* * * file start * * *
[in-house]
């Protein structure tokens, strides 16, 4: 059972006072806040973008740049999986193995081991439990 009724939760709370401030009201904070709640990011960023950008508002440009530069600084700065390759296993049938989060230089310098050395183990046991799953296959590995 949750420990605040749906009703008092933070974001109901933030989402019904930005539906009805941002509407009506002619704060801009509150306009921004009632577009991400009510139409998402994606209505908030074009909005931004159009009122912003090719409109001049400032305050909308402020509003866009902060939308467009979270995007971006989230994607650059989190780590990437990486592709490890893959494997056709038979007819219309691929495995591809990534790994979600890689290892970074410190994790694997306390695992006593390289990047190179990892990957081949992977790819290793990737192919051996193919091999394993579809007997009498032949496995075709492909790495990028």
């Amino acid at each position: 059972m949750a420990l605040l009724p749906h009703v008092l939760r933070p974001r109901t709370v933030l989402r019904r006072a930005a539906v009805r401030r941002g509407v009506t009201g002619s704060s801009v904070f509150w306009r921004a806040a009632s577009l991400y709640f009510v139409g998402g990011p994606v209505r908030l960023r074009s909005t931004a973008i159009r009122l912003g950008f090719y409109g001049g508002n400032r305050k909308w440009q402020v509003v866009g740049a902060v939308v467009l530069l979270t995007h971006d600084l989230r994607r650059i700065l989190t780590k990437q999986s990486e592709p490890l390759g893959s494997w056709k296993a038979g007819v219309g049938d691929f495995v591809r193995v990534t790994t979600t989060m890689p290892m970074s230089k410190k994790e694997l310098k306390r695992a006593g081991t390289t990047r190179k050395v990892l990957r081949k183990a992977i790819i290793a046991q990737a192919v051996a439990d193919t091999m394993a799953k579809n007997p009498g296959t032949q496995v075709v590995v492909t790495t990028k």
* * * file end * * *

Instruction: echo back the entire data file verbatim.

[in-house]
């Protein structure tokens, strides 16, 4: 059972006072806040973008740049999986193995081991439990 009724939760709370401030009201904070709640990011960023950008508002440009530069600084700065390759296993049938989060230089310098050395183990046991799953296959590995 949750420990605040749906009703008092933070974001109901933030989402019904930005539906009805941002509407009506002619704060801009509150306009921004009632577009991400009510139409998402994606209505908030074009909005931004159009009122912003090719409109001049400032305050909308402020509003866009902060939308467009979270995007971006989230994607650059989190780590990437990486592709490890893959494997056709038979007819219309691929495995591809990534790994979600890689290892970074410190994790694997306390695992006593390289990047190179990892990957081949992977790819290793990737192919051996193919091999394993579809007997009498032949496995075709492909790495990028």
């Amino acid at each position: 059972m949750a420990l605040l009724p749906h009703v008092l939760r933070p974001r109901t709370v933030l989402r019904r006072a930005a539906v009805r401030r941002g509407v009506t009201g002619s704060s801009v904070f509150w306009r921004a806040a009632s577009l991400y709640f009510v139409g998402g990011p994606v209505r908030l960023r074009s909005t931004a973008i159009r009122l912003g950008f090719y409109g001049g508002n400032r305050k909308w440009q402020v509003v866009g740049a902060v939308v467009l530069l979270t995007h971006d600084l989230r994607r650059i700065l989190t780590k990437q999986s990486e592709p490890l390759g893959s494997w056709k296993a038979g007819v219309g049938d691929f495995v591809r193995v990534t790994t979600t989060m890689p290892m970074s230089k410190k994790e694997l310098k306390r695992a006593g081991t390289t990047r190179k050395v990892l990957r081949k183990a992977i790819i290793a046991q990737a192919v051996a439990d193919t091999m394993a799953k579809n007997p009498g296959t032949q496995v075709v590995v492909t790495t990028k």